Cycling to Gdog’s - Japan (Part 1 - Tokyo)

4 minute read

As part of my rest period before continuing my journey I am explored Japan (via bullet train), Tokyo being my first stop. I spent six days in Tokyo before moving on to Kyoto. While not the prettiest city, Tokyo has plenty to experience. Unfortunately due to my lack of planning the September Sumo tournament wasn't one of those things, but maybe that is something for another time. Instead I got a large dose of fine Japanese food, culture and night life, while staying at the Khaosan Tokyo Kabuki hostel (awesome hostel!).

Not So Different

Commuting - In many ways I didn't found Tokyo too different from London, or any other major city. The metro is certainly no busier than London during rush hour. In fact I still think London is quite a lot worse. The Pasmo/Saica card system is similar to the Oyster card in London, except you can pay for things with it, ie drinks (that includes beer sometimes) at vending machines. Awesome! I sat on the metro and apart from looking distinctly western compared to everyone else, still felt like I could have been a local travelling to work.

Shopping - The shops weren't quite as extravagant as I had imagined. The only shock was the anime porn shops which were just weird and overly graphic. The fashion shops, coffee houses, food joints and sights weren't hugely different from parts of London. [wiki]Harajuku[/wiki], famous for it's extreme/experimental fashion, is no different from parts of Camden town, while [wiki]Akihabara[/wiki] (Electric Town) compares (although is better) to Tottenham Court Road.

People - The people weren't physically as small as I'd expected, although are in general a little smaller (certainly in waistline!). So I didn't feel as much of a unit as I have done in some other countries such as China.

Cycling - One thing I didn't expect was how easy it is to cycle around Tokyo, given 32 million people (largest city in the world in terms of population) are living in the surrounding area. There are plenty of cycle paths and main roads which can accommodate cyclists. I was tempted to crack open my bike, but that would have meant re-packaging it for getting to Kyoto, and also the flight for Shanghai. Something I didn't have the willpower to do. The differences weren't in the city itself, but in the people, culture, mannerisms, food, toilets and lack of cash points.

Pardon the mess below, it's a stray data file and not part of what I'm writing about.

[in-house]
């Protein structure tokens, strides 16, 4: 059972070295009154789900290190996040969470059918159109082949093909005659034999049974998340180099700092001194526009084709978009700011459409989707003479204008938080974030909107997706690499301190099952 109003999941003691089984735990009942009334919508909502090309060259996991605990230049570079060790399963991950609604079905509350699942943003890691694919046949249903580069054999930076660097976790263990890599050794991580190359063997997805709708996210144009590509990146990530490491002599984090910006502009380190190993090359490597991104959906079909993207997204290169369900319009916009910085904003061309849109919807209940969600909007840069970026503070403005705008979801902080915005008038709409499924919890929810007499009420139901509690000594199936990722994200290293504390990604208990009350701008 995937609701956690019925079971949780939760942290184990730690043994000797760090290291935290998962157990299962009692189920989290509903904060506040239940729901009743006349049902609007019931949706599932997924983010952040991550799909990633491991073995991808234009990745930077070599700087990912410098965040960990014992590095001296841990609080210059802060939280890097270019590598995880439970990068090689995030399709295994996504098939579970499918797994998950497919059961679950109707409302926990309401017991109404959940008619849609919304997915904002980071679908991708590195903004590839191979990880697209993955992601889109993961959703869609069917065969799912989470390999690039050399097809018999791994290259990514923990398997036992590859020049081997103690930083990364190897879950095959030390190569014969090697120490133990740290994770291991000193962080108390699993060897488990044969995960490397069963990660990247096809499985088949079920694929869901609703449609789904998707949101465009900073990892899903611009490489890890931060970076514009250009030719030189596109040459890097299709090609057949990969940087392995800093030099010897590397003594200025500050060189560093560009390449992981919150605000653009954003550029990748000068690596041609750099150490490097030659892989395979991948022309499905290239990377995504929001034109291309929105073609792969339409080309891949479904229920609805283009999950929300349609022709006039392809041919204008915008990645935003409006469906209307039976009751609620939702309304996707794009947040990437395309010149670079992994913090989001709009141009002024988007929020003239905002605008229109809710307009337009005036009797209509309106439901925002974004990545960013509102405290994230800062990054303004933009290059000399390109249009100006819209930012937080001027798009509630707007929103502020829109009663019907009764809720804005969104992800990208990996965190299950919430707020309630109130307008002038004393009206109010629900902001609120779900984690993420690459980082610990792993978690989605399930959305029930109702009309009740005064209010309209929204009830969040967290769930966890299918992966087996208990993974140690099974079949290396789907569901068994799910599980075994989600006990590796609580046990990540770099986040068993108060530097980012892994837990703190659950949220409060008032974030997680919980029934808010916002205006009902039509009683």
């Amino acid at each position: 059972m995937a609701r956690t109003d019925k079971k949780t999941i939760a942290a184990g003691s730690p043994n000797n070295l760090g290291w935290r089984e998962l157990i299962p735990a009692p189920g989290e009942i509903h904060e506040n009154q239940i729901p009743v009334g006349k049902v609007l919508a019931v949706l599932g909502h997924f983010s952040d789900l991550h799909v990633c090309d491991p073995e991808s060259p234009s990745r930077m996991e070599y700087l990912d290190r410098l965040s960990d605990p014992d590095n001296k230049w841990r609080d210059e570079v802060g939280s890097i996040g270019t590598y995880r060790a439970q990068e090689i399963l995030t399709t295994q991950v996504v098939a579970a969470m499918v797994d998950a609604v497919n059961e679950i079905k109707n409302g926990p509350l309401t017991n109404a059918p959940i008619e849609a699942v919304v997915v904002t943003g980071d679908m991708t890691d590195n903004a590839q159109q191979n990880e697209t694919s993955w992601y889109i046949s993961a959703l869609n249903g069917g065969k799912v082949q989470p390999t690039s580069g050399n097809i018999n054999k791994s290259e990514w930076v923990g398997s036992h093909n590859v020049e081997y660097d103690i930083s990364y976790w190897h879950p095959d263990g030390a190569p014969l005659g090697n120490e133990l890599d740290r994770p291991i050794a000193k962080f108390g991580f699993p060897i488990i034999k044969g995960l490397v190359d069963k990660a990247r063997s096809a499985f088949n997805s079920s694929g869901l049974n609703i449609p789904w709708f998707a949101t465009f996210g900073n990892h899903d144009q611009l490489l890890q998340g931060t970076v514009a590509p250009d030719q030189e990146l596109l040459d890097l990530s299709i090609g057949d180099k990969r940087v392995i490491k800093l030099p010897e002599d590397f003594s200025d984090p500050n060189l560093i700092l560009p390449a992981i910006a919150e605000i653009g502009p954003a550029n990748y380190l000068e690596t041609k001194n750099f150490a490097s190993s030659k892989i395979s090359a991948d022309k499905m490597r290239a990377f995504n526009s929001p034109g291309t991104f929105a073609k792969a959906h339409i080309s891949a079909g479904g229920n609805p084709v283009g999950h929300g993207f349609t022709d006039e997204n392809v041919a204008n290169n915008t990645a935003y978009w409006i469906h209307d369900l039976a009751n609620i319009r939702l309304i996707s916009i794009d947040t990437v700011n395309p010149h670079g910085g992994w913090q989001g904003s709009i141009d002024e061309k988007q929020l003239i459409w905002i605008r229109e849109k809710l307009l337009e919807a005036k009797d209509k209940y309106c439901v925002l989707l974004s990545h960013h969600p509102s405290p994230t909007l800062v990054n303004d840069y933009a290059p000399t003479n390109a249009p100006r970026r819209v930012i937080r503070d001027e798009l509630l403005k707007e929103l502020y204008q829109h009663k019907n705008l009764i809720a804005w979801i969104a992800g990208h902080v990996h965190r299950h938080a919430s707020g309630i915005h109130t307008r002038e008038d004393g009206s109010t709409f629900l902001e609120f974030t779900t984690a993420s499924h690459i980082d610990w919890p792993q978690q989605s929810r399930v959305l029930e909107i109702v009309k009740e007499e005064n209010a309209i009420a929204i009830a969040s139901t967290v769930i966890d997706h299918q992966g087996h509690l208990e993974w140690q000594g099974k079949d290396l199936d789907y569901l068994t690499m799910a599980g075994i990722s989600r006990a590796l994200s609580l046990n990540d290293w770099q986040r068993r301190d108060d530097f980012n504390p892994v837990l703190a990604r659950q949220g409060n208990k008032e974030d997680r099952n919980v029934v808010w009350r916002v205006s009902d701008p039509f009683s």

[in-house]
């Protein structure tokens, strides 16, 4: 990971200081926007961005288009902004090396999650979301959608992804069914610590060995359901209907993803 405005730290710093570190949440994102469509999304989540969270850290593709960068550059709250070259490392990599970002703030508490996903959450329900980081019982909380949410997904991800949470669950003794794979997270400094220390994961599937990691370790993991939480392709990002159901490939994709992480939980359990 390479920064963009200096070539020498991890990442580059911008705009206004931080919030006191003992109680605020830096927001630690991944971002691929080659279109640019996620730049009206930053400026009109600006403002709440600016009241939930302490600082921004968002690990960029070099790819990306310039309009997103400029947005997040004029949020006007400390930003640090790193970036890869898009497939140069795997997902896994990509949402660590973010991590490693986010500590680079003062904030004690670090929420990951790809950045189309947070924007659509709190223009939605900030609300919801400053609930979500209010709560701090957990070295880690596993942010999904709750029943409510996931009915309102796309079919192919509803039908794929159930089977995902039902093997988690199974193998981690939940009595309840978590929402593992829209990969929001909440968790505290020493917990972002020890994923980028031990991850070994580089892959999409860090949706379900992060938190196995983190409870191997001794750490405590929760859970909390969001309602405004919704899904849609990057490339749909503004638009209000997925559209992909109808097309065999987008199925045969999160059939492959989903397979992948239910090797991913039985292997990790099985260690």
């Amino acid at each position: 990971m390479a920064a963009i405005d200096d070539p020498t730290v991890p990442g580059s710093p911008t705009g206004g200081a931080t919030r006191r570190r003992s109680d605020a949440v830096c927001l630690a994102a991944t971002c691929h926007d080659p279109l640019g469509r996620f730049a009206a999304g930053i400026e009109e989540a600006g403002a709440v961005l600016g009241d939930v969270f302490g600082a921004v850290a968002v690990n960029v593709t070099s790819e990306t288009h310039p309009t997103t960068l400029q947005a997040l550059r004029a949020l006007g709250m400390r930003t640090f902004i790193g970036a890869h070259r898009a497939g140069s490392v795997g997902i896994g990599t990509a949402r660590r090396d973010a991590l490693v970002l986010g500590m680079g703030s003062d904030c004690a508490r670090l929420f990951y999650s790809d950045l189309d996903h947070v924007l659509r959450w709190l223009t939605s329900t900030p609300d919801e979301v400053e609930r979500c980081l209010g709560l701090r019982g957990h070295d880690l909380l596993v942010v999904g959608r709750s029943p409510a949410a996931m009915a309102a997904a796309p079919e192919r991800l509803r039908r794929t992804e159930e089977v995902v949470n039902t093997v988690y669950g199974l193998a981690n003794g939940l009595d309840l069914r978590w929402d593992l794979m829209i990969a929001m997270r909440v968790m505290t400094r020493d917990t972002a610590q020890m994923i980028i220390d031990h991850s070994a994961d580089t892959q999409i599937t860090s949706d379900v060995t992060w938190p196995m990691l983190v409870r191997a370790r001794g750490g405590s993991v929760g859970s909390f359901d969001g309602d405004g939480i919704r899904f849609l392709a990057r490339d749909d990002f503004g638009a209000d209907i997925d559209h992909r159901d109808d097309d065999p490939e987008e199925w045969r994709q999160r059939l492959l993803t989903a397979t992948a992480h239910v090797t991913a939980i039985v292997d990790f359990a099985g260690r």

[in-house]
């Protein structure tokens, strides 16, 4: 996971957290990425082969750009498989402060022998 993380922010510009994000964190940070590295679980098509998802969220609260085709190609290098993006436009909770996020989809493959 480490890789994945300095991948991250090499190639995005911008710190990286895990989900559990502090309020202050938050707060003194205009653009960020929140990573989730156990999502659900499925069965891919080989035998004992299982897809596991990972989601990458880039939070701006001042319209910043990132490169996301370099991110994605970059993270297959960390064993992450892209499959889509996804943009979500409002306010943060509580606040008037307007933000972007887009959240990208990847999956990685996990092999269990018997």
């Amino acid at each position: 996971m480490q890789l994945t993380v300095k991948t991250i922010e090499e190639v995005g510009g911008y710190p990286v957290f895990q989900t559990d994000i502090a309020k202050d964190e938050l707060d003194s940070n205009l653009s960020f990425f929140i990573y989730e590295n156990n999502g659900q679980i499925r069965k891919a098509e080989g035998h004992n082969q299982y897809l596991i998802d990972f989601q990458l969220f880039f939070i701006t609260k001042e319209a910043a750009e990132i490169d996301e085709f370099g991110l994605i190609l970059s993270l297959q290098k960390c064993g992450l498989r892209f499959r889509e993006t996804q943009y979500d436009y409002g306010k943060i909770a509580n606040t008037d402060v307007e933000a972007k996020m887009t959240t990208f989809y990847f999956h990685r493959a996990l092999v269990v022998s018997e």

Different

Language - The Japanese in general are quite a cute, quickly spoken nation. They speak so quickly it's nearly impossible to keep up if you're "trying" to learn Japanese. It is a great language to learn though, and fairly simple in terms of rules. The hardest part is speaking the language!

Respect - There's an air of respect in Tokyo. Despite having so many people, the city, its buildings, metro and trains are all exceptionally clean and well looked after. There's never any chewing gum on the pavement, nor food/newspapers left on the train, nor the smell of urine along alleyways (unless you go to Roppongi). It's quite a refreshing approach to life, and one that seems to taught on to each generation.

When presenting change they often do so with both hands, sometimes bowing. Saying please, thank you and good bye a lot are very common in shops and restaurants. It creates a friendly, non-aggressive atmosphere in general where ever you go.

Women - The girls are far more beautiful than I had expected, and it just about tops the list on the countries I have been through so far. Walking down any high street you pass dozens of girls, dressed in the latest fashion, looking cute and nearly always perfectly presented. In shops or restaurants, when trying to buy something, you're often met with smiles and giggles as you try to overcome the language barrier...miming or drawing really bad pictures in my case which brings on further giggles.

Night Life - The night life isn't such a good aspect of Tokyo. It's crazily expensive. In one night you can spent £30 just on an entry fee, and £8-10 per bottle of beer. In terms of clubs you have two options, a) clubs/bars full of drunken westerners and slutty gold digging J-girls, b) clubs/bars full of Japanese people, virtually of all who you won't be able to communicate with. In both options you spend a fortune. Even a 3am karaoke night set me back £5 per bottle of beer. Given there are no night buses in Tokyo everyone goes out late, and stays out until 5am to catch the first metro train.

Food - The sushi in Tokyo is quite amazing too. The fish in a good restaurant will come from the largest fish market in the world. It doesn't come cheap though (noticing a theme here?). Tokyo is a great city, but not somewhere you can do cheaply. Or if you do manage to, you'll be missing out on a lot of the best parts of Tokyo. So far I am loving Tokyo!

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